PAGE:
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RE: A few questions on a touchy subject...

Jan 28, 1999 12:26 PM
by Dallas TenBroeck

Jan 28th

Dear Rafaella:

The "cloning" is a physiological process and so far involves
plants and animals, but has not been successful (that I have
heard) in regard to humans.

In any case the Theosophical view is (as I get it from HPB's KEY
TO THEOSOPHY) the Spirit/Soul in man (the Real HUMAN) is a
reincarnating being.  It is immortal.  Karma determines the place
and family of its new reincarnation.

Unless there is an agreement in terms of karma between the HIGHER
that being who will be their "child," there can be no incarnation
and consequently no physical body ought to be expected to mature.

However this is only my speculation, based on the ideas of the
IMMORTALITY of the REAL EGO, and the accuracy of KARMA which
operates uniformly and fairly for all beings.

Cloning is a physical and physiological and astral thing, and
does not seem to have the needed roots insofar as humans are
concerned in the psycho-spiritual planes.

There may be exceptions to this but there would be special rules
in such cases.  Hints are given in special cases as for instance
in SD II 275fn and SD II 281.

Best wishes,


> From: Raffaella
> Sent:	Thursday, January 28, 1999 2:02 AM
> Subject: A few questions on a touchy subject...

In a discussion of the soul and reincarnation last night, I had
brought up a
question - Cloning.  Would a clone have a soul, and how would
karma and
reincarnation work with them?  I'd like to throw out to you some
questions and
theories I've come up with, and only ask that your replies not be
to the
rightness or wrongness of the act of cloning. That is a whole
discussion in
itself. The point is, regardless of morals it will happen, and
how do we
handle it?

To start, it was put forth that no, it would not have a soul.
But I must
question this - Nature abhors a void.  From simply taking a scoop
of water out
of a pool, to the endless ingress of matter to a black hole,
nature in some
way or another fills a void.  And think on this, if I've read
aright we
believe that all matter, down to the tiniest piece is a part of
the great
universal light.  This being, even though not born
conventionally, will be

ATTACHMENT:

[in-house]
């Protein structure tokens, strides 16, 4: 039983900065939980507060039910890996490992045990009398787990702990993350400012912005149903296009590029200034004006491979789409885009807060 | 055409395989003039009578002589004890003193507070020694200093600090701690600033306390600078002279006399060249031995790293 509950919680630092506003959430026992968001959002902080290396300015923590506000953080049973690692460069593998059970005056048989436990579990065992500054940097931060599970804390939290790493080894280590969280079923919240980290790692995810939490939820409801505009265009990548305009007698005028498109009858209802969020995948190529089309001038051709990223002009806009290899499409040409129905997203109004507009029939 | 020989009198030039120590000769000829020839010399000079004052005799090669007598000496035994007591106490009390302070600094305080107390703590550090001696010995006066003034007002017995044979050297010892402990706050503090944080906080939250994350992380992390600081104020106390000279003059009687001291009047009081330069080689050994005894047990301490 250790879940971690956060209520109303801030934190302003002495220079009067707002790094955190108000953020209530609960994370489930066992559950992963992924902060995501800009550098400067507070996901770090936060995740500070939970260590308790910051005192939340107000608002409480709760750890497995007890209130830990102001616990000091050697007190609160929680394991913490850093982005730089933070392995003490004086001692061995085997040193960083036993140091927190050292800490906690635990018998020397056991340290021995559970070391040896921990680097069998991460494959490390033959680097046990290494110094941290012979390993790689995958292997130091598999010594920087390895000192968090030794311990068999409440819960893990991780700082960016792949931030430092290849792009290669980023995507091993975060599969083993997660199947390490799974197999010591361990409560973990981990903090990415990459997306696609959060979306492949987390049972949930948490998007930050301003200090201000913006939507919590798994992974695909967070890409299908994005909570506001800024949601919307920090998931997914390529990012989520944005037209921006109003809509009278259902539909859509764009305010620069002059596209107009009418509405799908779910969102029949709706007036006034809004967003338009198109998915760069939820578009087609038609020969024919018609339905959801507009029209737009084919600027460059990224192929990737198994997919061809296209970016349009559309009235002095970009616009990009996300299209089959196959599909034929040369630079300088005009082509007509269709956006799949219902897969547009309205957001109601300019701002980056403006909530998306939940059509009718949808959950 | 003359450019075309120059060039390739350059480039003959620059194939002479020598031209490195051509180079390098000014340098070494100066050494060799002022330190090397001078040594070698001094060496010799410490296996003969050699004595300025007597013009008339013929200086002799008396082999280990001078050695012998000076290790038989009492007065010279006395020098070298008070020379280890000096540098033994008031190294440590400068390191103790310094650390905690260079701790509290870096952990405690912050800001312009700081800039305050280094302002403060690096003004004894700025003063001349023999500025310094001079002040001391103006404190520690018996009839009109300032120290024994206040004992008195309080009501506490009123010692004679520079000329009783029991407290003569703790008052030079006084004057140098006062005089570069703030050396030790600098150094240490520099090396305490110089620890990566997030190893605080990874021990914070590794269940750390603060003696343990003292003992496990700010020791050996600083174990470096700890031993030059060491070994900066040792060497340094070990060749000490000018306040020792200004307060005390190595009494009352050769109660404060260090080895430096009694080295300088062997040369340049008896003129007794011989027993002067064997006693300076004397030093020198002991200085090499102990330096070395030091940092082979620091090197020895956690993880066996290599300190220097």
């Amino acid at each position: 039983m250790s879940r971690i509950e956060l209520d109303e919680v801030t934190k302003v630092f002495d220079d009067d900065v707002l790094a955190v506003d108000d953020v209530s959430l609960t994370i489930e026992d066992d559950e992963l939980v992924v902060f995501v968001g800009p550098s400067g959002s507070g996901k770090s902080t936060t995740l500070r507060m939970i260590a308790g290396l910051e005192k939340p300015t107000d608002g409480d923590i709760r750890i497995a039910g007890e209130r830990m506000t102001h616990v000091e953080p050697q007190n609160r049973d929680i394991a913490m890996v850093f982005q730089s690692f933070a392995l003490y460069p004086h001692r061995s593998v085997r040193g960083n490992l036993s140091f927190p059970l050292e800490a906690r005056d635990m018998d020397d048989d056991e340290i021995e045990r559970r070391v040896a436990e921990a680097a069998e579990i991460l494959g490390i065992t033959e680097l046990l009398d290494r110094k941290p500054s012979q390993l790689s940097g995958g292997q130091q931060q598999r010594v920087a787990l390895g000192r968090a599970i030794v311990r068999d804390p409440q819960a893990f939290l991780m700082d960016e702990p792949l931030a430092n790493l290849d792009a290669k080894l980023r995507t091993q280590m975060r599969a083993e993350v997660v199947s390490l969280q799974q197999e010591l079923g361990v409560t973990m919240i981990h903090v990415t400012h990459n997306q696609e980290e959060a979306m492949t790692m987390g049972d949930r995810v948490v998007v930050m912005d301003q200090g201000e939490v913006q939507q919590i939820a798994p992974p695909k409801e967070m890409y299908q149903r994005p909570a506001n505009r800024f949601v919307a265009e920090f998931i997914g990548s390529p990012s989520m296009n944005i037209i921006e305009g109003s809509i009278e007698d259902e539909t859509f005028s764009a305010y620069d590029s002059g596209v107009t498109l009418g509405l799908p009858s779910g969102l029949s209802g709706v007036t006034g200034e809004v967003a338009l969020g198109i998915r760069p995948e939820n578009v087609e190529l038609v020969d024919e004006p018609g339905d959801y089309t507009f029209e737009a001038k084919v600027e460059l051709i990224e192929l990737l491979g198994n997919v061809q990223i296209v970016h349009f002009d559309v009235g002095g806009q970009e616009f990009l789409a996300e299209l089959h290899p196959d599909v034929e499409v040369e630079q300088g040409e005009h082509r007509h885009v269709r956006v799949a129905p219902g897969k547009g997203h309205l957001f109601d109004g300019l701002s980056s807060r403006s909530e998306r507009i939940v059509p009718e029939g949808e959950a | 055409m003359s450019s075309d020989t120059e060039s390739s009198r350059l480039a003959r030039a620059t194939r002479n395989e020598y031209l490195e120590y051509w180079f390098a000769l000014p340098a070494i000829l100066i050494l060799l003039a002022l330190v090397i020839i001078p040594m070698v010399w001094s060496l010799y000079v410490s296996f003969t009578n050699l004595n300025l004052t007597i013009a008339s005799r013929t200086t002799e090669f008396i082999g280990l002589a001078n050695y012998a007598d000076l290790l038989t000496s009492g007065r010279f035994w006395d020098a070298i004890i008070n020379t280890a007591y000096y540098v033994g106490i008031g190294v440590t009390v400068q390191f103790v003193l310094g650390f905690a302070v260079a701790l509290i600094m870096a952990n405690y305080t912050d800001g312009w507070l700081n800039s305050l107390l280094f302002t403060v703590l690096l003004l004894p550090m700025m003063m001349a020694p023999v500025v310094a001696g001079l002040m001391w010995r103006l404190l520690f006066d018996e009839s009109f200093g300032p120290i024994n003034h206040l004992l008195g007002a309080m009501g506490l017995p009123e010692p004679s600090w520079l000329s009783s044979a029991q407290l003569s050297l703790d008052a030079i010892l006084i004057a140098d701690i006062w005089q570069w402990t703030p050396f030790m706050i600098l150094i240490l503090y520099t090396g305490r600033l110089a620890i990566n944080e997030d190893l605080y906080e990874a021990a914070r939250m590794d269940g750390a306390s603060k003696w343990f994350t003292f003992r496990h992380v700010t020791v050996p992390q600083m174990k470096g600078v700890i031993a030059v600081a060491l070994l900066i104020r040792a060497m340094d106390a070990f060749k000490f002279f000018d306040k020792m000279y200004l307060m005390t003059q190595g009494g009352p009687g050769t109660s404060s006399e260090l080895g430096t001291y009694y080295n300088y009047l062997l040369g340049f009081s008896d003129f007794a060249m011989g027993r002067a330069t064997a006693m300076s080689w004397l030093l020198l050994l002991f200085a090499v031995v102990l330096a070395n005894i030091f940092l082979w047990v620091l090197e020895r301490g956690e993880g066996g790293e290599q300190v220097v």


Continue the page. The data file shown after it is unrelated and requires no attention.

created of the same matter as everything else. How then could it
not be a part
of that universal light?

Now, I think we can agree that the creators, right or wrong, will
have to deal
with whatever karma they have earned.  But what of the child, and
those around
it?  I'll start with a question for our group, in particular.  If
we take the
tack that it has no soul, who among us would look a child in the
face and tell
it that it is a soul-less abomination, that it should never have
been born?
What karma do we create for those within our group if we teach
such ideas?

As for the child, I have many questions.  Would it pick up part
of the spirit
and karma of the one who donated the cells?  Or would it follow
thought, that each person has it's own karma?  And if it has it's
own karma,
which of these would it be - A totally new spirit, taking it's
very first
steps on the karmic circles?  Or, with all the trials, and most
prejudice against the method of it's birth, would it be the
reincarnation of a
soul that had built up so much karmic debt that it would need to
work through
such adversity to move on?

Another point raised was that when you get a transplant, or blood
you get some of the essence of that donor.  In natural
conception, the child
shares the lifeblood of it's mother, and some of that essence, as
well as that
from the seed of the father.  What of a child without either of
influences?  Would there be some deficiency of soul?  Or, since
the donor had
these influences, and the clone is a copy, would it be similar to
the donor, a
copy of a whole soul?  One thing I'm interested in learning is
what studies
are out there of children born in test-tubes?  This may shed at
least some
light on the question of parental influence.

As for me, I still have too many questions to come to any solid
yet. I think you can guess that I am leaning towards them having
some sort of
soul, but still I am not sure of this.  Morally right? Wrong?
Soul or None?  I
find amidst all this I do have one firm belief.  So long as we
treat them as
we would any other creature on this planet, with compassion, we
cannot go far wrong.



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